Shamil and Kavi Thakrar’s much-lauded group of Indian restaurants informed by the old Irani cafés of Bombay has opened in Manchester; whipping the folk of Cottonopolis into a frenzy, with hungry bustle along Bridge Street a regular sight as fans of Dishoom wait for table in one of the two glamorous dining rooms.
Located on the ground floor of Manchester Hall—a 1920s Grade II listed building originally used as a Freemasons’ Hall—co-founders Shamil and Kavi, alongside long-time collaborators Macaulay Sinclair, travelled to Bombay to study the architecture of the late 19th and early 20th century in their efforts to conceive Dishoom Manchester. Their findings—buildings such as the District Grand Masonic Lodge of Bombay, The Cotton Exchange Building, and some remaining Irani cafés—informing the overall aesthetics of this lavish 231-cover space; which include 150 pieces of furniture and fittings from the 1920s lovingly restored and dotted around the sprawling restaurant.
Keen to retain some original features throughout the restoration, the entrance—with Dishoom’s signature incense allure—features marble green skirting dating back to 1929, and the Front Room’s parquet flooring and lead-framed windows have remained alongside two vast stained-glass windows, three glass droplet chandeliers, and the original ceiling. Moving through the space, diners can set their sights on a clock in the Family Room—which is a close replica of that in the Cotton Exchange Building—whilst hanging in the Dining Hall are commissioned portraits including one of the great grandmother of a friend of Dishoom and former District Grand Masters of Bombay. It’s an inspired space steeped in the weight of history but with its own singular feel, no mean feat to achieve in a building of such majesty.
Open for breakfast and serving up executive chef Naved Nasir’s infamous bacon naan roll, sausage naan roll, and house chai, proceedings are followed with an all-day menu consisting of their highly-regarded small plates, grills, biryanis, salads, and hand-made breads. Their signature House Black Daal is on offer, as is Manchester-exclusive, ‘Nalli Nihari Biryani’; a shank of tender lamb layered with caramelised onions and sealed beneath a pastry blanket.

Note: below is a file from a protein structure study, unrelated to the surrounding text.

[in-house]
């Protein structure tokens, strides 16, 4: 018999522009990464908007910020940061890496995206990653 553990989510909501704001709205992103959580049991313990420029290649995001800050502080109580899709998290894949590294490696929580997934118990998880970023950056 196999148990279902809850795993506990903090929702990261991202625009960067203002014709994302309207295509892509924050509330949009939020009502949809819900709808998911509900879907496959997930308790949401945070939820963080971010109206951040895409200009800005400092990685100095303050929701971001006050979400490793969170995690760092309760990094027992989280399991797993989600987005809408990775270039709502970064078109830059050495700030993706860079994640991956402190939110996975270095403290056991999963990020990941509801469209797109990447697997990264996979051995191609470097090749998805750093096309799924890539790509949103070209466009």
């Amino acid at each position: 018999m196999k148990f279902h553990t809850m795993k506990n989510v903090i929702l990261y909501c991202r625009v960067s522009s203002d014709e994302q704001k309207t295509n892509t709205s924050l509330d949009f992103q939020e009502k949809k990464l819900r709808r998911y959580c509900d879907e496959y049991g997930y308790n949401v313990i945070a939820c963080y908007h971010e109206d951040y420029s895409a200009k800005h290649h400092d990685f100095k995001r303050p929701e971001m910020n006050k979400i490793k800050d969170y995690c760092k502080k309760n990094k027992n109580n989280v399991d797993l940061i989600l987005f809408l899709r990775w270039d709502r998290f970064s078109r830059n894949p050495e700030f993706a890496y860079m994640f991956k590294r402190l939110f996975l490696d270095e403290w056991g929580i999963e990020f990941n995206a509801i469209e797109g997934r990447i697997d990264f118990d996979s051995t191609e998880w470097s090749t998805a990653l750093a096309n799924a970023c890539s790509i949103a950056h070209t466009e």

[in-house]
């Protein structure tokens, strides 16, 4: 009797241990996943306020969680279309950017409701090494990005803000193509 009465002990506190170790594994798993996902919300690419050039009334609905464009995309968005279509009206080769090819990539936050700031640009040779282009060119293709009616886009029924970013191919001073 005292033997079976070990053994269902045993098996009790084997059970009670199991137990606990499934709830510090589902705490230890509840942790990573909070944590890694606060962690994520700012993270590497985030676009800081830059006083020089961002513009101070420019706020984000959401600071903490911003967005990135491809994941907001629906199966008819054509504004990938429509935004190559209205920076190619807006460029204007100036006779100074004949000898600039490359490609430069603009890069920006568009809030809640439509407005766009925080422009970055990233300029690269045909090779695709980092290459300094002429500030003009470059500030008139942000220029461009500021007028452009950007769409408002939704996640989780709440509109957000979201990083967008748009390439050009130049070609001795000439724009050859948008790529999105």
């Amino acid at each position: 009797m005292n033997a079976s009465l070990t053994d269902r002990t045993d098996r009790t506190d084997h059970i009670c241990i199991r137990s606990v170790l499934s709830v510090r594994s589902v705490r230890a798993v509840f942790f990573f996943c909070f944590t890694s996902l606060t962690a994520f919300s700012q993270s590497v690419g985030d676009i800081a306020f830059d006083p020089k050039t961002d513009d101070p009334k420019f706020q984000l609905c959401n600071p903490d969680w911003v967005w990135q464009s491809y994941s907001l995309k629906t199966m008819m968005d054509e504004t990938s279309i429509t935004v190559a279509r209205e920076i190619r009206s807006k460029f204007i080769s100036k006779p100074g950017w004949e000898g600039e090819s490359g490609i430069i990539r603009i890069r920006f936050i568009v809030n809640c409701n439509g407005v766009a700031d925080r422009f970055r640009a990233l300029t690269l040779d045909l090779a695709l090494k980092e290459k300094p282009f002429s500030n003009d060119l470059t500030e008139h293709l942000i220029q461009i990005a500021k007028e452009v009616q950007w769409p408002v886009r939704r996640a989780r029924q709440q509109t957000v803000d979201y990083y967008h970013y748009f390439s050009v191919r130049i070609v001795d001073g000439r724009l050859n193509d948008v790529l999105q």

Settling into a booth in the Family Room that recalls the faded elegance of Bombay’s old Irani cafés—led from the entrance through the Front Room, the Permit Room bar, and the winding nooks and crannies between—our affable waiter introduces us to both himself and the menu, but not before filling us in on the history of the building and the concept of the restaurant; suggesting a small plate to tuck into whilst we go over an extensive menu, to which we cordially agree.
The keema pau is an old Irani café classic. With spiced minced lamb and peas with a toasted, buttered, home-made bun to mop up, its rich, dense flavour is a sign of things to come. An East India Gimlet (Portobello Road gin with Rose’s lime and a touch of celery bitters) and Dry Old-Fashioned (smoked demerara, orange bitters, applewood, cayenne and orange peel) arrive—the latter a revelation as rich fiery flavour belies its lack of alcohol—and we move onto the remainder of the feast: Mahi Tikka, sustainable basa fillet in a subtle yoghurty marinade; Chicken Ruby, tender chicken in a rich silky ‘makhani’ sauce; Dishoom Slaw, kachumber with shredded carrot, green capsicums, raisons and mayonnaise; grilled broccoli, snow peas and spinach tumbled with chilli and lime; and homemade naan and roti. Its as decadent and delicious as these old interiors, and every mouthful is savoured.
If you want my advice: bring friends. Lots of them. Dishoom’s menu is a masterful riot of flavours and exquisite cooking, we want to try so much more but there’s only so much damage two people can do to themselves in late afternoon. We attempt to repair some of said damage with a refreshing Kashmiri chilli ice-cream and a quite remarkable ‘Kala Khatta Gola Ice’, Kakigōri-style flakes of ice soaked in kokum fruit syrup, with blueberries, chilli, lime, white and black salt. “The first spoonful tastes bizarre,” the menu reads, “the second spoonful is captivating.” To be frank it’s captivating from the very off.
With its fusion of atmosphere, impeccable service, and superlative cuisine, Dishoom’s latest addition is a big-hitting blockbuster of a place—a spot to bring people together over food and drink, to marvel at rich Mancunian heritage and to daydream over the evocative Irani cafés of old. Exploring unexpected links between Freemasonry in Manchester and Bombay, the team’s all-consuming attention-to-detail has turned out another winner, and a new go-to destination for the culinarily curious across the north west. A triumph.